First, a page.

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      West meets east: Chinese and US doctors addressing the medical ecology and disease management from both countries’ perspectives

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      Family Medicine and Community Health

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          Health care reform and primary care--the growing importance of the community health center.

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            The Ecology of Medical Care in Beijing

            Background We presented the pattern of health care consumption, and the utilization of available resources by describing the ecology of medical care in Beijing on a monthly basis and by describing the socio-demographic characteristics associated with receipt care in different settings. Methods A cohort of 6,592 adults, 15 years of age and older were sampled to estimate the number of urban-resident adults per 1,000 who visited a medical facility at least once in a month, by the method of three-stage stratified and cluster random sampling. Separate logistic regression analyses assessed the association between those receiving care in different types of setting and their socio-demographic characteristics. Results On average per 1,000 adults, 295 had at least one symptom, 217 considered seeking medical care, 173 consulted a physician, 129 visited western medical practitioners, 127 visited a hospital-based outpatient clinic, 78 visited traditional Chinese medical practitioners, 43 visited a primary care physician, 35 received care in an emergency department, 15 were hospitalized. Health care seeking behaviors varied with socio-demographic characteristics, such as gender, age, ethnicity, resident census register, marital status, education, income, and health insurance status. In term of primary care, the gate-keeping and referral roles of Community Health Centers have not yet been fully established in Beijing. Conclusions This study represents a first attempt to map the medical care ecology of Beijing urban population and provides timely baseline information for health care reform in China.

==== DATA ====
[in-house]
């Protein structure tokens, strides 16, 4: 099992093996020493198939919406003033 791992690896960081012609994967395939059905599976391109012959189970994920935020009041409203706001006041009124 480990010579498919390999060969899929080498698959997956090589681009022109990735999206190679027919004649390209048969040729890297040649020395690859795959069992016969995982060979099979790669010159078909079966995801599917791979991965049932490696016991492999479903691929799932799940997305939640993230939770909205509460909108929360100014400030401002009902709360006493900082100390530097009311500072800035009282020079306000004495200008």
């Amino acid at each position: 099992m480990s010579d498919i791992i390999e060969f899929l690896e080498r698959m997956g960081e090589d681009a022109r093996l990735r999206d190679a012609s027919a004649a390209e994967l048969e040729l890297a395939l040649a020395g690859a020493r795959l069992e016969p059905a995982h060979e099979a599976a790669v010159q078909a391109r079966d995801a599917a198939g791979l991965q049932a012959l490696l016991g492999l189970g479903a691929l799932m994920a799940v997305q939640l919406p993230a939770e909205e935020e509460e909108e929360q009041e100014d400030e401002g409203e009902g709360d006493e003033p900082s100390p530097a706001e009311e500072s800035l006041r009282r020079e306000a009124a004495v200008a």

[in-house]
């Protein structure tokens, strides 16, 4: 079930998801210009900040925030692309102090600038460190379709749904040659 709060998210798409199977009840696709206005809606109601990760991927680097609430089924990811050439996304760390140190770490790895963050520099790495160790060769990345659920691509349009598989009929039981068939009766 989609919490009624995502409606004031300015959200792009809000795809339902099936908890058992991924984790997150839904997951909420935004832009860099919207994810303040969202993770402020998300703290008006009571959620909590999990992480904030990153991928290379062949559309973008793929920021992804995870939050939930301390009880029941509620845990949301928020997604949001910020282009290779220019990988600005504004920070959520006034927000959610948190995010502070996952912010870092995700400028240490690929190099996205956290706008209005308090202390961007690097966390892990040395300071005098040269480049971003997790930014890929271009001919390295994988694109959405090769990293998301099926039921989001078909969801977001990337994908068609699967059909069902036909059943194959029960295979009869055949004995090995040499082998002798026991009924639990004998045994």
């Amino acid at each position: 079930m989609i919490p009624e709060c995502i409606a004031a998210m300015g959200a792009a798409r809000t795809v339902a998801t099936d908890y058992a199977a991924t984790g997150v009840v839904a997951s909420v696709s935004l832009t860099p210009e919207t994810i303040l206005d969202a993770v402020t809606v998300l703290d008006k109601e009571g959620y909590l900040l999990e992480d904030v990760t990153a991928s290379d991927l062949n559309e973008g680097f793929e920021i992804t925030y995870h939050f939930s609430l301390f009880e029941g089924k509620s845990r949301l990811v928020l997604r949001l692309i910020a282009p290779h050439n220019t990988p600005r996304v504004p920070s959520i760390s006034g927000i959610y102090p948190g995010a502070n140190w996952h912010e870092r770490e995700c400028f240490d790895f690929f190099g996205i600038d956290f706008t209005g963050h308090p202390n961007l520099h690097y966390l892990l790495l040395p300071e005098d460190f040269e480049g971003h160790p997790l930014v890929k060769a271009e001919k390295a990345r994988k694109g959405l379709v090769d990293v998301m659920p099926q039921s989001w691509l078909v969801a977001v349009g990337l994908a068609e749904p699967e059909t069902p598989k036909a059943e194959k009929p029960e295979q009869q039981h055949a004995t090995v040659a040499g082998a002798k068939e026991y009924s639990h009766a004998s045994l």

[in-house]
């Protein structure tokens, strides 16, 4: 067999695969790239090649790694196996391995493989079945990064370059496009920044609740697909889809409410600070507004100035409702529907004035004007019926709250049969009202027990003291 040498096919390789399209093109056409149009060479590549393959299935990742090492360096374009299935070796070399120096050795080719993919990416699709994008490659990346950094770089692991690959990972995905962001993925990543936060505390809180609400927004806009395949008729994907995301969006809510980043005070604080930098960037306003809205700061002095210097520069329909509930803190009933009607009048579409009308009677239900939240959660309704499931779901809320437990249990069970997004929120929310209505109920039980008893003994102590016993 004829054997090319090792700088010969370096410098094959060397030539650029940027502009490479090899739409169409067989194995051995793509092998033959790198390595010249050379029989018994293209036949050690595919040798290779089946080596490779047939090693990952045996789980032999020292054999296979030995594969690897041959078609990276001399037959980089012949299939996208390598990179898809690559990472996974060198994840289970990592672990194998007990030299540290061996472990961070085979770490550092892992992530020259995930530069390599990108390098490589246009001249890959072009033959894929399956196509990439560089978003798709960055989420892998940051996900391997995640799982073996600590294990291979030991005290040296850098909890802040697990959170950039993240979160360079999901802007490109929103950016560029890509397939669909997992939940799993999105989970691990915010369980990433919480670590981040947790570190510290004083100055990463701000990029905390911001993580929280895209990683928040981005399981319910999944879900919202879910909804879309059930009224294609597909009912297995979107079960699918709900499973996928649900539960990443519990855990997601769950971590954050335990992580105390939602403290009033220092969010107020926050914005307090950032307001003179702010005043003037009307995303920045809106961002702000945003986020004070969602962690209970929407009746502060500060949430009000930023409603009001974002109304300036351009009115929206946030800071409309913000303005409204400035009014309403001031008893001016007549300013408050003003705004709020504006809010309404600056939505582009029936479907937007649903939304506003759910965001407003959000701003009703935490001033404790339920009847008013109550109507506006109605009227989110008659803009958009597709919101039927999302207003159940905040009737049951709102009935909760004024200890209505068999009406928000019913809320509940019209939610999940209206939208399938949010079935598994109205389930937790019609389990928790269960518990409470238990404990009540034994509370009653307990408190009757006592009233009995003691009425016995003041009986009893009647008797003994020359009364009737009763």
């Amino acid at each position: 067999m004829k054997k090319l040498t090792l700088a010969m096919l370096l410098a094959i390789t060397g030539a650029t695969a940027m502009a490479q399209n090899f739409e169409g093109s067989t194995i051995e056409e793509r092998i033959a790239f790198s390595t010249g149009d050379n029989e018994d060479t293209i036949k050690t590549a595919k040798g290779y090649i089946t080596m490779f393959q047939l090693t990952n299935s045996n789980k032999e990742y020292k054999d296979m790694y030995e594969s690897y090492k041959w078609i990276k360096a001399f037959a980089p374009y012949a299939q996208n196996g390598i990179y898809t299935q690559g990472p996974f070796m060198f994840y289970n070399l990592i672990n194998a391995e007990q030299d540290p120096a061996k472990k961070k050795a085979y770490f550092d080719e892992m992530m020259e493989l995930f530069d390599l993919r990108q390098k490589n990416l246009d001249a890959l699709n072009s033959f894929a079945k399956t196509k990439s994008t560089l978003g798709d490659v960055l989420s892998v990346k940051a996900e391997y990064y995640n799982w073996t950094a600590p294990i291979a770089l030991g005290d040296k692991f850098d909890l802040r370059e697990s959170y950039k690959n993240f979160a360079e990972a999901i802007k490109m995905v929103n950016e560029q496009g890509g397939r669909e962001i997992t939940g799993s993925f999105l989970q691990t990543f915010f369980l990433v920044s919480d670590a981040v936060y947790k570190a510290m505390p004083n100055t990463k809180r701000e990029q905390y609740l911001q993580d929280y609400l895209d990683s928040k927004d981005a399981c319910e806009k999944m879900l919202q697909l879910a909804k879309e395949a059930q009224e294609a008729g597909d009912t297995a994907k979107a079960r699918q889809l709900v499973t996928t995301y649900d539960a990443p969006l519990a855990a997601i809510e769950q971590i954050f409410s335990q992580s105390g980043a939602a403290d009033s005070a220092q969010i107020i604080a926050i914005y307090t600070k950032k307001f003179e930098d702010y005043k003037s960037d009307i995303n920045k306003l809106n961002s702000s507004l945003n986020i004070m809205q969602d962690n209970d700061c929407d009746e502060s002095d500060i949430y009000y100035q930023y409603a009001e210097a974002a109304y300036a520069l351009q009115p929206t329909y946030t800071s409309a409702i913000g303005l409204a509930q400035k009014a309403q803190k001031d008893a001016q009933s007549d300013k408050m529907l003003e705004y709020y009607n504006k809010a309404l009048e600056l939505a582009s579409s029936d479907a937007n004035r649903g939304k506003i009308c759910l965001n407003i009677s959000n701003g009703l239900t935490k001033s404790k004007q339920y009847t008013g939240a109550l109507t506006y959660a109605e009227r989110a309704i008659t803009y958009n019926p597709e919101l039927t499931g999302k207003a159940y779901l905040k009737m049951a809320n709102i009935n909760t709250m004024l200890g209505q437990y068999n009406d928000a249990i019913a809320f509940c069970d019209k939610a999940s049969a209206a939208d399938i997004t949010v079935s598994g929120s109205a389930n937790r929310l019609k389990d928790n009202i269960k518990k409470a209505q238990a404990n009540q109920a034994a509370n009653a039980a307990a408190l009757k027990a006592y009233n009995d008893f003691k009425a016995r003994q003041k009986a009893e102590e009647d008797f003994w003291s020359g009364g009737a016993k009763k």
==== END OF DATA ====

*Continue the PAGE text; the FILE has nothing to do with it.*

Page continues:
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              “Three essential elements” of the primary health care system: A comparison between California in the US and Guangdong in China

               Minfang Huang,  Donghai Wei (corresponding) ,  Louis Rubino (2015)
              The primary health care system (PHCS) is the portal and basis for the national health delivery system. There are a number of elements which comprise the PHCS, but the system cannot be established and developed without the support of “three essential elements,” including general practitioners (GPs), health insurance, and government health investment. Through comparative analysis of the “three essential elements” of the PHCS between California in the US and Guangdong in China, this article indicates that there are three important aspects in developing a PHCS in China, as follows: training qualified GPs; establishing a diversified health insurance system to strengthen the policy connections between health insurance and the PHCS thereby increasing government health investment; and broadening health financing channels.
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                Author and article information

                Journal
                FMCH
                Family Medicine and Community Health
                FMCH
                Compuscript (Ireland )
                2009-8774
                2305-6983
                March 2015
                April 2015
                : 3
                : 1
                : 1-3
                Affiliations
                1School of Medical Sciences, Faculty of Health, Engineering and Science, Edith Cowan University, 270 Joondalup Drive, Joondalup WA 6027, Australia
                Author notes
                CORRESPONDING AUTHOR: Professor Wei Wang, School of Medical Sciences, Faculty of Health, Engineering and Science, Edith Cowan University, 270 Joondalup Drive, Joondalup WA 6027, Australia, E-mail: wei.wang@ 123456ecu.edu.au
                Article
                fmch20150109
                10.15212/FMCH.2015.0109
                Copyright © 2015 Family Medicine and Community Health

                This is an open-access article distributed under the terms of the Creative Commons Attribution 4.0 Unported License (CC BY-NC 4.0), which permits unrestricted use, distribution, and reproduction in any medium, provided the original author and source are credited. See https://creativecommons.org/licenses/by-nc/4.0/.

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                Self URI (journal page): http://fmch-journal.org/
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